Fermentation is where most problems occur, regardless of whether you are brewing beer or distilling spirits. Fermentation, especially with beer or whisky, is where you have to be extra careful so that you do not end up with an infection, which will spoil your entire batch. To be safe, always sanitize all equipment and utensils used in mixing your ingredients, regardless of the final purpose.


Stainless steel fermentation


This is the final step in brewing beer. At this stage, fermentation is complete, your beer has partially cleared, and you will add a small amount of sugar. You then bottle the beer in appropriate bottles and store them for a week or two while the yeast ferments this bit of sugar, creating the fizz in your beer. In the case of wine, you will stabilize the wine to ensure that no more fermentation takes place, clear, filter, and bottle the wine. This step is not required when distilling spirits.


Instead of bottling your beer or wine you will now simply transfer the fermented liquid to your distiller. While optional, it is generally advised to clear the liquid prior to distilling in order to avoid scorching remaining solids or yeast. As noted before, distillation is really just the boiling and re-condensing of a liquid, and that liquid could be water, perfume, essential oils, or alcohol. There are two primary methods of distillation, each used for different purposes. Here is a simplified explanation of the two methods:

1. Pot distillation

At first glance, this method is easier than reflux distillation, but it is more complicated and sensitive than reflux and requires more practice to get the best product. However, just like home brewing, hobbyists who want to be more involved in the process often opt for tank distillation. This method of distillation is most commonly used to flavor spirits such as whiskey, brandy, gin, and more. It requires you to control which parts of the distillate to collect or discard based on temperature, smell, taste... and experience.


1500L Copper pot distillation

2. Reflux distillation

Reflux distillation is the most common method used in new stills. Like kit brewing, it's the easiest way to learn and get it right, and it'll keep you comfortable with the process. Reflux is most commonly used to distill neutral spirits (vodka), some rums, and gin in more advanced procedures and equipment. Since your goal is to collect a single ingredient - ethanol (alcohol), most of the guesswork has been eliminated. This will be diluted with water and can be used as is in vodka, or you can add flavorings to make anything under the sun.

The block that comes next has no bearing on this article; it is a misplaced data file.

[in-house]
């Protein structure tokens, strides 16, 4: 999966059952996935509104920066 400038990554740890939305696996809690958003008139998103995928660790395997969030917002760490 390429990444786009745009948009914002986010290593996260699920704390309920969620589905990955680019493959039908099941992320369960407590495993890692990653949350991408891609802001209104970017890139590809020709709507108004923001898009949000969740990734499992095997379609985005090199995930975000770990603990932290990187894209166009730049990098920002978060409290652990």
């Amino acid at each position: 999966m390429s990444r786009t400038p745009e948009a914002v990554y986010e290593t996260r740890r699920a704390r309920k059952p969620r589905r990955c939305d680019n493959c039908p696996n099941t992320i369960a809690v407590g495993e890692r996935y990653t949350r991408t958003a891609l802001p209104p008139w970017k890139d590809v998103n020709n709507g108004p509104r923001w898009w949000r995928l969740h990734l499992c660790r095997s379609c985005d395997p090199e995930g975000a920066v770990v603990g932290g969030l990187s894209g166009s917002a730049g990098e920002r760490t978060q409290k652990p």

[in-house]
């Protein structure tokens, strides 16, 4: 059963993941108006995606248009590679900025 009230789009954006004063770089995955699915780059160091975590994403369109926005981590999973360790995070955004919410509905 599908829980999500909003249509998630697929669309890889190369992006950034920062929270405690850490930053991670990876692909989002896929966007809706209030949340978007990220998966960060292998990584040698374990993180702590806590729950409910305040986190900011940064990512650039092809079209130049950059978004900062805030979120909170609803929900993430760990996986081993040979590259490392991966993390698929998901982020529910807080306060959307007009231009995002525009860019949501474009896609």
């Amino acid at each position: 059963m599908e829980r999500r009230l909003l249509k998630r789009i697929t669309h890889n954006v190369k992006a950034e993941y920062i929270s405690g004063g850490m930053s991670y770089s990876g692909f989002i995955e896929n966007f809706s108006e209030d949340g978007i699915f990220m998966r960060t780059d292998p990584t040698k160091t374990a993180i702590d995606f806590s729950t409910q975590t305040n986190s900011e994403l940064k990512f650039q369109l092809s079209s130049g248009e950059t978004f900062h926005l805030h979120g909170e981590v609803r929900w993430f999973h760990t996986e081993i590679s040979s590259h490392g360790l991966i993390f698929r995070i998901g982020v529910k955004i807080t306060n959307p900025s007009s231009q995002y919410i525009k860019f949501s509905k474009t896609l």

300L copper column distiller


By aging we do not simply mean setting the product aside and waiting, but actually aging in oak barrels, or in containers with oak, other wood, fruit, etc., in order to alter the character of the finished product. This can take a varying amount of time, and is generally only done for certain types of distilled spirits, such as whisky, and for wine. It is not part of the home brewing process.


To review, a typical all-grain brewer will go through about 5 steps to craft their beer (mashing, lautering, boiling, fermenting, bottling), whereas an all-grain distiller will only go through 3 (mashing, fermenting, distilling). Kit brewers will go through only 2 (fermentation, bottling), which is the same number of steps needed for a similar distiller (fermentation, distillation). Given the overlap in the steps, I would think that most home brewers could easily learn how to distill. In the case of alcohol, you are working with a flammable product, so extra precautions must be employed, but most people that can safely work a stove or oven should be able to safely operate a distillation unit as well. There seems to be a stigma surrounding distilling, that it is either dangerous or very difficult to do, but it’s really not much more complicated that brewing beer.